I know, I know, it’s a very lame pun. But a daily view of Bondi Beach is a marvellous thing to live with. And no matter how hectic life gets, there is rarely a day when I don’t spend at least a few seconds just soaking in the view – and somehow it is different every day. Sunny or rainy, day or night, my dear old Bondi keeps coming up with another light and colour combination to keep me interested. So I thought it was time to share a few with you.
Bondi in the changing light

I have only blogged once in the last two months. Why so long without blogging? – well that would be the rugby and the beer and the flights every weekend and the parties in NZ and all the work in between – and time just disappeared. So to get myself started again, I am literally posting about what is on my front door.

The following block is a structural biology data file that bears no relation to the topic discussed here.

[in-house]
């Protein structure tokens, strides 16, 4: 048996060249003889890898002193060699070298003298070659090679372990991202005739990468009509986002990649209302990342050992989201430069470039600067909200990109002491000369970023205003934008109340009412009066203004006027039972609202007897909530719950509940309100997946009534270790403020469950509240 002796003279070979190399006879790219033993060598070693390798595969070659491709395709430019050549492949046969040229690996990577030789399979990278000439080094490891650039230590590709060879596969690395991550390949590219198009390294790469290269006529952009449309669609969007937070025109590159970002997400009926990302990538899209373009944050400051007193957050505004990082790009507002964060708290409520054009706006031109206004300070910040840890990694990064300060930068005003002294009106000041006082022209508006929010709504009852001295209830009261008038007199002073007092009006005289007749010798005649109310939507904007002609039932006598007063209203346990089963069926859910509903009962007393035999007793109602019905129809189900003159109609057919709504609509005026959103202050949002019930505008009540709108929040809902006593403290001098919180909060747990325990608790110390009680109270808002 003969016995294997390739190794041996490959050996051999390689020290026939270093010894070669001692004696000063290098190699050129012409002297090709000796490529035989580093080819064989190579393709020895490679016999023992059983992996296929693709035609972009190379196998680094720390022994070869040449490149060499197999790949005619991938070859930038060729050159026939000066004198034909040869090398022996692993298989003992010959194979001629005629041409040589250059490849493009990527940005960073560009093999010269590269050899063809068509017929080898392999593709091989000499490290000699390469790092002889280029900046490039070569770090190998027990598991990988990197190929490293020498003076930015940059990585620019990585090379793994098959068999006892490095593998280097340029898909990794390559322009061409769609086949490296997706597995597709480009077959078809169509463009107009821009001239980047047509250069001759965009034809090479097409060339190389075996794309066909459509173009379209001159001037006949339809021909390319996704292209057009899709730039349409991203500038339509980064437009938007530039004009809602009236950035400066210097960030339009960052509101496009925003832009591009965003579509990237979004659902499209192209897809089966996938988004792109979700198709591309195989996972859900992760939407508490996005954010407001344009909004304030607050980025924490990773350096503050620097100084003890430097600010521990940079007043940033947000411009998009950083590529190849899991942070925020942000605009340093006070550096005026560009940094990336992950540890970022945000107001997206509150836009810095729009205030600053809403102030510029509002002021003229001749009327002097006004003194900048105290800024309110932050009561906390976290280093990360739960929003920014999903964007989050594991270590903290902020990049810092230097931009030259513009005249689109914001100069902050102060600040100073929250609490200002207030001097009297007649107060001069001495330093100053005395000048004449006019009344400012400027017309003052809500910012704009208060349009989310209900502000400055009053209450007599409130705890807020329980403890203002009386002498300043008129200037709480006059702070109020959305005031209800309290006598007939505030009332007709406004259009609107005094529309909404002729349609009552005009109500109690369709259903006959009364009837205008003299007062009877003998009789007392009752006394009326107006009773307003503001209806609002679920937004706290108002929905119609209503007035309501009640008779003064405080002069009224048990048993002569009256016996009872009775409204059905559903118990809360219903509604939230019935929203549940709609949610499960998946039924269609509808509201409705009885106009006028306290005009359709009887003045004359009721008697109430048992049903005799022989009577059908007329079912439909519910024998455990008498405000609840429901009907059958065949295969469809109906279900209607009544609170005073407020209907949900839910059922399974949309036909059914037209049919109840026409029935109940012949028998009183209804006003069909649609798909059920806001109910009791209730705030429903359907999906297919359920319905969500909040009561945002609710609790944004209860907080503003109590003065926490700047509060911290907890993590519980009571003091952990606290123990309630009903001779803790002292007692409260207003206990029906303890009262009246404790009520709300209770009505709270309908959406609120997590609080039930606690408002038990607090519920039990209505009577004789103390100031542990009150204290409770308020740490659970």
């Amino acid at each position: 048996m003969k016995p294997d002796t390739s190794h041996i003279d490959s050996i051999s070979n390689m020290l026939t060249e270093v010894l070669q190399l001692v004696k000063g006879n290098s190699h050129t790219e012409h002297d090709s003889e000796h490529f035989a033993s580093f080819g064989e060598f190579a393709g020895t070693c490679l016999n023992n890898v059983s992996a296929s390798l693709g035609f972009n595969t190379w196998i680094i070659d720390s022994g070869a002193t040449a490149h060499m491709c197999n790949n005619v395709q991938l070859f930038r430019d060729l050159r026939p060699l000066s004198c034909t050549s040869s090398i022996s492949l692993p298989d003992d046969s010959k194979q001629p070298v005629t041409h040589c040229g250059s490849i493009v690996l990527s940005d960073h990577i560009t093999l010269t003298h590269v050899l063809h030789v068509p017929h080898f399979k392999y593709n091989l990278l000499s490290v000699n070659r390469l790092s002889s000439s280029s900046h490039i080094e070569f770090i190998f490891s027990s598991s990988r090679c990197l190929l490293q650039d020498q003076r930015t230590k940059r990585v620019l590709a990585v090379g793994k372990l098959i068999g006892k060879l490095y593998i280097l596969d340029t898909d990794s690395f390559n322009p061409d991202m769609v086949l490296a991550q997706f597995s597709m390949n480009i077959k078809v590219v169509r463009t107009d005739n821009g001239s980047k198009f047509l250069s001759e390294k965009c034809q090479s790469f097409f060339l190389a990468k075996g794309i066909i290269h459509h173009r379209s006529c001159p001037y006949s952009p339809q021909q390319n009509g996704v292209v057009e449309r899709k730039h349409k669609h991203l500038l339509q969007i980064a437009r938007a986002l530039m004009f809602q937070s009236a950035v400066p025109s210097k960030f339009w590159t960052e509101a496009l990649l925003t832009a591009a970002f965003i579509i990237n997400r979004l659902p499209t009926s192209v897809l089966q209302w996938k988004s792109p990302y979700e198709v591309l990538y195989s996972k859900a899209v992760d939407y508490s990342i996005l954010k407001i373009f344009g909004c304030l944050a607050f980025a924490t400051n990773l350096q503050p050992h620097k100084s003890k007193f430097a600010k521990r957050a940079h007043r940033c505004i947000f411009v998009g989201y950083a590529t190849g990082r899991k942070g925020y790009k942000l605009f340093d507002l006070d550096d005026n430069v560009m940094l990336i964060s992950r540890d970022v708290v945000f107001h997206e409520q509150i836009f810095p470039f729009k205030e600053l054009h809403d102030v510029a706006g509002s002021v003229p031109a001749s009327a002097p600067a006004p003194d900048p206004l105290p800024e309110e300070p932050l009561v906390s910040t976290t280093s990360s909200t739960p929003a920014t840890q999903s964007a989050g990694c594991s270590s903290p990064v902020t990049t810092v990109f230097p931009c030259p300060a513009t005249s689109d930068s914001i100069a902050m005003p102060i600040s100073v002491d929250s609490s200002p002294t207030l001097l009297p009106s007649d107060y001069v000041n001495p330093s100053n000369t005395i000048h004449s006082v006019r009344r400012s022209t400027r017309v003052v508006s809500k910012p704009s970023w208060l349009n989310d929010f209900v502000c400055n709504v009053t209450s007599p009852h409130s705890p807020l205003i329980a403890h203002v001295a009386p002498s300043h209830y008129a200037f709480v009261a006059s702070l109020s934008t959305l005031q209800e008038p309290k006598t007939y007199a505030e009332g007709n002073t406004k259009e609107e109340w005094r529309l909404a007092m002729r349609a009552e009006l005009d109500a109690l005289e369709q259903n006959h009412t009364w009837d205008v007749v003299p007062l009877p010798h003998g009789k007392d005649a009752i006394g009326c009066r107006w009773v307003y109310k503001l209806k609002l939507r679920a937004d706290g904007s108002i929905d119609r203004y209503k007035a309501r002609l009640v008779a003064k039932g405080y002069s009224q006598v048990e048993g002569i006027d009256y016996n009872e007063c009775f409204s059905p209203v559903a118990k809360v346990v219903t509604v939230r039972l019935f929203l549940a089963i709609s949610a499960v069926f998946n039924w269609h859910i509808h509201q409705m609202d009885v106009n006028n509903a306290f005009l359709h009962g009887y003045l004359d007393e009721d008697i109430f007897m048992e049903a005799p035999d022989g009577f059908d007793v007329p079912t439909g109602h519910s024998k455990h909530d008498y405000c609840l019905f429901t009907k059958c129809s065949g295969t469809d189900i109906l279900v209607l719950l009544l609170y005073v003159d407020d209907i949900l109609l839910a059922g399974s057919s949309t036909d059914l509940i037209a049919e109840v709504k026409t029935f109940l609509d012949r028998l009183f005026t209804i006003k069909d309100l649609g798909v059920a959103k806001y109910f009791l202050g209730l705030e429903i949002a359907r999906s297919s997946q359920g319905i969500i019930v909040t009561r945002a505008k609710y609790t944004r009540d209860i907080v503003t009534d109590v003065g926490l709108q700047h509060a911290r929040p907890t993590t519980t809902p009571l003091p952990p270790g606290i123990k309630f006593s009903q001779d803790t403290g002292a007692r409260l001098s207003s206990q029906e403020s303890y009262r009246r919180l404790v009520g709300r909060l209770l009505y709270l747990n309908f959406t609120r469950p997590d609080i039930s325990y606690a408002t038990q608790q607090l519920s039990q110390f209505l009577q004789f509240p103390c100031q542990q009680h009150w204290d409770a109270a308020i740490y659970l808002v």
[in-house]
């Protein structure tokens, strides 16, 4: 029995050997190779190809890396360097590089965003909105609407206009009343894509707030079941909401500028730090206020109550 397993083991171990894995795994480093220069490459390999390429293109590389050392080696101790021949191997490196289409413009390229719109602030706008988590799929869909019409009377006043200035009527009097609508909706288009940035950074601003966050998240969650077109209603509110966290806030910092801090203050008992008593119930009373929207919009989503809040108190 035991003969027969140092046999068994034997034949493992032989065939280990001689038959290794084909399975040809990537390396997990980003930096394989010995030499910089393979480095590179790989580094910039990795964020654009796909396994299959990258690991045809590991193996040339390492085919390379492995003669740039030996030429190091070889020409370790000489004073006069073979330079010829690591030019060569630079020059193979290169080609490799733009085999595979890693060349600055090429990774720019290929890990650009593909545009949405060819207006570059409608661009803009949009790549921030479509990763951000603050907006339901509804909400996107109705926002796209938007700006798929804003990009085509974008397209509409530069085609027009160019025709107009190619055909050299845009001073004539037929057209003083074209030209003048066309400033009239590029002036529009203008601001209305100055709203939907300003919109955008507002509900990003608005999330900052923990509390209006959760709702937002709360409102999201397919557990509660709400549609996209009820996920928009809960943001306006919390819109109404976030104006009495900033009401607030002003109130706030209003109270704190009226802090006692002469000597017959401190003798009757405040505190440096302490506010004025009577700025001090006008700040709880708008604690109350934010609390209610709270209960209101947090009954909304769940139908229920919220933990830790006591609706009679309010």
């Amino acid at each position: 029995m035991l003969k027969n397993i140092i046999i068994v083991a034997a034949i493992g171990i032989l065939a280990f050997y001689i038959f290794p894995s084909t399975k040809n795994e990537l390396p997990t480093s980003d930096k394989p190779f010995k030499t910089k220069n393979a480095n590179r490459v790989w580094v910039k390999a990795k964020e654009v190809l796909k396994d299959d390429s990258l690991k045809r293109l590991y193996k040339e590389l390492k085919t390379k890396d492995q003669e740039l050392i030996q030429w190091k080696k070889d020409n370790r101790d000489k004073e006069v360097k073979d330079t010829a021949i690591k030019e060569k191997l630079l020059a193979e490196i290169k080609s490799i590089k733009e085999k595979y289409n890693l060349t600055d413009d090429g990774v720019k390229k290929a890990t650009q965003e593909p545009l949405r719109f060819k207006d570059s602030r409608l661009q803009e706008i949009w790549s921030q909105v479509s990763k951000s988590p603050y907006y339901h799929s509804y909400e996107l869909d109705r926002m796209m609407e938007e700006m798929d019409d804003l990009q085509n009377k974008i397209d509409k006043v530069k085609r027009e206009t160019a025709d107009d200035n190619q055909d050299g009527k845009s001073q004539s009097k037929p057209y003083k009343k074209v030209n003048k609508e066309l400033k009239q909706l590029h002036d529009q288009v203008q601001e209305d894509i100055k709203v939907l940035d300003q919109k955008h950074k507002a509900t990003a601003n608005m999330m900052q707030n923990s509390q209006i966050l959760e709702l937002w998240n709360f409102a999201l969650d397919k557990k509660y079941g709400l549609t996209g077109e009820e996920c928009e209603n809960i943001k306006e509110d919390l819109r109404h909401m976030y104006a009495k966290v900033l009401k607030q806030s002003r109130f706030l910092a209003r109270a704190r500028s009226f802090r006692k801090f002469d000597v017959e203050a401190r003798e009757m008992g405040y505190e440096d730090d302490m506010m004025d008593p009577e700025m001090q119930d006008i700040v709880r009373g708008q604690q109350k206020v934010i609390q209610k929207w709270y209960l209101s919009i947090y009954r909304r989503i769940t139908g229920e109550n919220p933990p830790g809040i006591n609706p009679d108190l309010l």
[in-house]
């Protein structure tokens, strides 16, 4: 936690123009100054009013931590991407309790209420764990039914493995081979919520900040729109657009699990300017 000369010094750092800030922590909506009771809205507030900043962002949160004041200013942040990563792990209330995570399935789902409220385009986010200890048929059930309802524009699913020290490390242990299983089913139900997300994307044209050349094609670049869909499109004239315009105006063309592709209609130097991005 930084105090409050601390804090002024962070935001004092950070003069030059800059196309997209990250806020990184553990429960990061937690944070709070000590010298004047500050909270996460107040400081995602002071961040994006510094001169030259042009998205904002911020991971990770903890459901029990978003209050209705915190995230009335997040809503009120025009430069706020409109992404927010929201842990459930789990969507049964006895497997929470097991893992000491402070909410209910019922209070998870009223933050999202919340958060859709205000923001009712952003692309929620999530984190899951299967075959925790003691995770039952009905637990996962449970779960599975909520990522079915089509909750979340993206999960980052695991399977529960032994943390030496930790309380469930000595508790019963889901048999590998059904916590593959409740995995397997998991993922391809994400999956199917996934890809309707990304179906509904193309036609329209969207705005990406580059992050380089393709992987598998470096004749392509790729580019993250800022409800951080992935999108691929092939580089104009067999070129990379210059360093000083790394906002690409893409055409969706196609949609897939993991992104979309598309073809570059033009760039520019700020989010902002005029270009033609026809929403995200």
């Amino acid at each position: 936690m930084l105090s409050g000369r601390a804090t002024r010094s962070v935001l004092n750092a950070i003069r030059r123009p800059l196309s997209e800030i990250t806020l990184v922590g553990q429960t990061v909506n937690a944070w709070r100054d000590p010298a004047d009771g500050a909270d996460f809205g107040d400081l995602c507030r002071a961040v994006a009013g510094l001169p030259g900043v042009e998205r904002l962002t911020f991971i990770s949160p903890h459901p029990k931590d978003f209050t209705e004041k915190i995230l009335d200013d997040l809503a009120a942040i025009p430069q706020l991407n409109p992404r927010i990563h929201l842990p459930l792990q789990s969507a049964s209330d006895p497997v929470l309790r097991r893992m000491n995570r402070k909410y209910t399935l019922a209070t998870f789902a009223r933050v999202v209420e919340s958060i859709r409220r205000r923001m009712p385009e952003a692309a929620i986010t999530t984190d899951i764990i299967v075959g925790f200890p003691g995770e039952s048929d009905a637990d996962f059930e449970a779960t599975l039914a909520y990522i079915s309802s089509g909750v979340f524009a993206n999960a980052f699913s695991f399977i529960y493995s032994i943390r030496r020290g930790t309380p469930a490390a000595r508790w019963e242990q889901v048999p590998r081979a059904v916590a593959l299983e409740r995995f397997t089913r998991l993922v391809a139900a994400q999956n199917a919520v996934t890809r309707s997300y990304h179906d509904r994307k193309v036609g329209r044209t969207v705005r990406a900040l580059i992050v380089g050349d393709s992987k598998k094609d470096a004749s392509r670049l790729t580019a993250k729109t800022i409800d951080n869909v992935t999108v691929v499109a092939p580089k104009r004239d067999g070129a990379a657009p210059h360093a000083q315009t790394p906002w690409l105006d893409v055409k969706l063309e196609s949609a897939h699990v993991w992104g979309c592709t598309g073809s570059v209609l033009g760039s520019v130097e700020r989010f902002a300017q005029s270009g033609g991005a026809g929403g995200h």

Bondi in the changing light


Bondi in the changing light


Bondi in the changing light

Tangalooma – a tropical trip back in time

Shall I tell you a secret – a really well kept secret? There is an island, a tropical playground only 75 minutes by ferry from Brisbane. I’m talking about Tangalooma Island resort, on Moreton Bay island just off the coast from Brisbane. In my ten years in Australia I’d say that pretty much every local and about 50% of imports and visitors I have talked to have heard of Moreton Bay Island, and yet I can count on one hand the number of people I’ve come across who’ve heard of Tangalooma. I suspect if I lived in Brisbane that number might be higher, but for the rest of us, its been a secret for far too long.